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As Rio+20 wraps up, it’s been an honor to be part of the Microsoft delegation and see first-hand how the private and public sectors are working together to find solutions to climate change. Much of the talk here at Rio has been about how the role of business at an event like Rio has changed dramatically from the very first Earth Summit 20 years ago. CNN’s report from Rio noted the same thing: “Businesses played a much bigger role at this summit than they did 20 years ago, with many observers saying they have actually taken the lead by providing real examples of sustainable development.”
The Rio+20 Corporate Sustainability Forum underscored the role in finding climate change solutions that the private sector sees for itself. More than 2,700 participants from over 100 countries participated in the sustainability forum—and roughly half of those participants came from business. We were joined there by representatives from corporate sustainability leaders like Nike, Unilever and others who are focused on bringing sustainability into how they do business. I had the opportunity to address more than 1,000 people at the Closing Plenary for the Corporate Sustainability Forum, where I outlined Microsoft’s commitment to carbon neutrality and stated Microsoft’s support for the Sustainable Energy for All initiative spearheaded by UN Secretary-General Ban Ki-moon.
Earlier this week Rio+20 negotiations came to a close with the release of “The Future We Want,” a 49-page document that called for extending economic opportunities to the world’s poor while maintaining a sustainable environment. Heads of state gathered in Rio during the latter part of the week and accepted the document as the primary diplomatic outcome of Rio+20. The document does not call for specific reductions in climate emissions, which has been met by criticism in some quarters as a weaker outcome than many had hoped for. At the same time, the past two weeks have shown that while governments have an important role to play, we hope that there is an advantage for business in taking bold stands on sustainability and ultimately helping push the broader international community toward making important commitments toward reducing environmental impact.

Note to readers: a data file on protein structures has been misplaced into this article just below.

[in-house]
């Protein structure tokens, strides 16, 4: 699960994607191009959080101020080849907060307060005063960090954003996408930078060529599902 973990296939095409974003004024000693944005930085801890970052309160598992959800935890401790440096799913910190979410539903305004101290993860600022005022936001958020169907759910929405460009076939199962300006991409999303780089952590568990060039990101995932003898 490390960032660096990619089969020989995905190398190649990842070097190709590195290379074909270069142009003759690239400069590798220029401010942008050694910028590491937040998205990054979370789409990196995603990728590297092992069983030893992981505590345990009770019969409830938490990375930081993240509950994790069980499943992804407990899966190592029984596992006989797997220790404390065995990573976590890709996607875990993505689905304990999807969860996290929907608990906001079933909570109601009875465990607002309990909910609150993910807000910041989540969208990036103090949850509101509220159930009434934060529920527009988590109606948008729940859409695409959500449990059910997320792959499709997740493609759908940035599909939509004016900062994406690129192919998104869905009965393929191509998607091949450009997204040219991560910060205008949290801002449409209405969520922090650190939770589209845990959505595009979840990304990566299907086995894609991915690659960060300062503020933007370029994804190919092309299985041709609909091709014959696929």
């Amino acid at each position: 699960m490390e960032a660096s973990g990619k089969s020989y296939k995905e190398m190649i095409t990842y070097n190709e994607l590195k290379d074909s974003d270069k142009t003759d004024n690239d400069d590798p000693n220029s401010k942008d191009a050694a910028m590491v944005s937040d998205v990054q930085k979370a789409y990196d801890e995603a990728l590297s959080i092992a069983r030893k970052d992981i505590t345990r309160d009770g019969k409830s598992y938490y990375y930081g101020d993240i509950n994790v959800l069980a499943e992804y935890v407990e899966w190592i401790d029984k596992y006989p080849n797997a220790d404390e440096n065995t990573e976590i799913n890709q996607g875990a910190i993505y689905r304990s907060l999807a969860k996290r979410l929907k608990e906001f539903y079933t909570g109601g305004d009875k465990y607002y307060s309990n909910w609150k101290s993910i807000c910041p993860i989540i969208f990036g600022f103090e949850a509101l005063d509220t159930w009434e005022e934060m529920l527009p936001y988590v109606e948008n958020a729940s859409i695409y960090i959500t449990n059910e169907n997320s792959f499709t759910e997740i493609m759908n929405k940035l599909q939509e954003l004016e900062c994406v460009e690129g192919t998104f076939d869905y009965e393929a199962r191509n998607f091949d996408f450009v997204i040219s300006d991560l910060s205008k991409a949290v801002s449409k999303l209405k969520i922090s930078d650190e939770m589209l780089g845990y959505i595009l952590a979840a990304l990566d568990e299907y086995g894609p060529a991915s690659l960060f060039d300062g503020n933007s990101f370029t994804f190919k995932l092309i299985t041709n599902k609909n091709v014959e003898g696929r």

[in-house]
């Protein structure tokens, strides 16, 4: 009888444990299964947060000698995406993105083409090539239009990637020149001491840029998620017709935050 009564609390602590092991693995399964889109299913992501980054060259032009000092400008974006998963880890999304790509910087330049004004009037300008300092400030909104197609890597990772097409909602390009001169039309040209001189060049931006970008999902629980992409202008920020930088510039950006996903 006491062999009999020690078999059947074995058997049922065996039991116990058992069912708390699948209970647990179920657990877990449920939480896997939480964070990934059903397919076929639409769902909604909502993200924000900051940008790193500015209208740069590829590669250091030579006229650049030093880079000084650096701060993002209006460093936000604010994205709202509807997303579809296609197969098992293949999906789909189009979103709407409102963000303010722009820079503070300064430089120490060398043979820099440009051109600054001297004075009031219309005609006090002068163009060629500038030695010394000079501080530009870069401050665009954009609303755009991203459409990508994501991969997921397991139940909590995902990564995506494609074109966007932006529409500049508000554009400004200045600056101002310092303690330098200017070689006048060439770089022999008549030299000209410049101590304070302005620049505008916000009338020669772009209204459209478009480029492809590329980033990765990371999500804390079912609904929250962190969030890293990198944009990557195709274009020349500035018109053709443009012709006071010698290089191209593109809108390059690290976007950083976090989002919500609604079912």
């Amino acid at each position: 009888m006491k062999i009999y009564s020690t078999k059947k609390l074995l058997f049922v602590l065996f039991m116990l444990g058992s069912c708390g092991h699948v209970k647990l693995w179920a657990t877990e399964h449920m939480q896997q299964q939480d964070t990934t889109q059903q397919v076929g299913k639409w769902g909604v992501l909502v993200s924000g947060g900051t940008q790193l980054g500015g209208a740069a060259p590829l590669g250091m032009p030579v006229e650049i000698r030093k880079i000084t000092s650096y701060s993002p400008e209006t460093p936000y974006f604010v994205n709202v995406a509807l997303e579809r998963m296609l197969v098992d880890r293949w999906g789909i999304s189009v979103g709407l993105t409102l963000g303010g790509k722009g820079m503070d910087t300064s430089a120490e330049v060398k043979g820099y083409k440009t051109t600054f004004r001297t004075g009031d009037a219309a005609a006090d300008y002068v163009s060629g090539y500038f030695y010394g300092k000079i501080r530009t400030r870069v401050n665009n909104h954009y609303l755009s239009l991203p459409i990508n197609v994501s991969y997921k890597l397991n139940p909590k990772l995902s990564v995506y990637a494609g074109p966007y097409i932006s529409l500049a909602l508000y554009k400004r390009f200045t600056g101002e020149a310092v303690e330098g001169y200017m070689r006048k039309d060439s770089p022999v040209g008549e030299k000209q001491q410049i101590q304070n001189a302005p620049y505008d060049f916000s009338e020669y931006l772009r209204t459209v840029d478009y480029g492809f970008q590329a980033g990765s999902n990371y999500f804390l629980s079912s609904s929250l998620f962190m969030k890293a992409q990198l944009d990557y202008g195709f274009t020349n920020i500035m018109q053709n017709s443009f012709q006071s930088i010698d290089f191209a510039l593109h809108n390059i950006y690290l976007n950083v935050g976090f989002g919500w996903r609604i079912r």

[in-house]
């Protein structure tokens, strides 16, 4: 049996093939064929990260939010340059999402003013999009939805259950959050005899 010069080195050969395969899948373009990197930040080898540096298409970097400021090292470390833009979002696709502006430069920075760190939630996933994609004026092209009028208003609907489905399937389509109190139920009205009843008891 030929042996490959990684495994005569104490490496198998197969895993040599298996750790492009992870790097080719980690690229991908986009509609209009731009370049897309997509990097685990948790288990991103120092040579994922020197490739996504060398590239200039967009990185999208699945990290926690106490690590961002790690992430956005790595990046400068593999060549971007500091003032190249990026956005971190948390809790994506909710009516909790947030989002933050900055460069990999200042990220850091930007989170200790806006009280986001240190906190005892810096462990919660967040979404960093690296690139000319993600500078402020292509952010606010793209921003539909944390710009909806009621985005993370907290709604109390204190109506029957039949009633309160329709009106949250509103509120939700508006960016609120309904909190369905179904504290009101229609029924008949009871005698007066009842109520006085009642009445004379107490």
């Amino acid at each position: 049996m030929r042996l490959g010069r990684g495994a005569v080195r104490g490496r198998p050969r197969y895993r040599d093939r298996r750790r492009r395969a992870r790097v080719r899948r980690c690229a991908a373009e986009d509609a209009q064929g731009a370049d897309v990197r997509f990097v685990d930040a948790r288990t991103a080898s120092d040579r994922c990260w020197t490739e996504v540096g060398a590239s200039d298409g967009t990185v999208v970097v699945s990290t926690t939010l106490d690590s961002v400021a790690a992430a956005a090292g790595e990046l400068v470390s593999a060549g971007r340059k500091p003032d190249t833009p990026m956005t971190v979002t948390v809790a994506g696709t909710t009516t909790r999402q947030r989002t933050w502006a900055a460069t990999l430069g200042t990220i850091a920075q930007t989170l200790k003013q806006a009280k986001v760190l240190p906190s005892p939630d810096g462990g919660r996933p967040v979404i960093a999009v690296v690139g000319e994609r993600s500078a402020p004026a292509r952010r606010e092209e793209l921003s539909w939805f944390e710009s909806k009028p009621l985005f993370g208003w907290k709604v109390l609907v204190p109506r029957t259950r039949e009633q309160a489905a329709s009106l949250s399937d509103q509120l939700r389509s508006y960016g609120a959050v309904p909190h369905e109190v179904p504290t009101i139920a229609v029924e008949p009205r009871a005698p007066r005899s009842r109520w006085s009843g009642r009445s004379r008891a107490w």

Other highlights from Microsoft’s participation in Rio+20 include:
For Microsoft, we’re looking ahead to our new fiscal year that starts on July 1 and the beginning of our journey towards carbon neutrality. Our commitment to carbon neutrality, which will include the implementation of an internal carbon fee as well as investments in renewable energy, is an example of the type of environmental change that we believe can be spearheaded in the private sector. We look forward to continuing to partner with governments and NGOs on finding solutions to climate change—there remains much work ahead!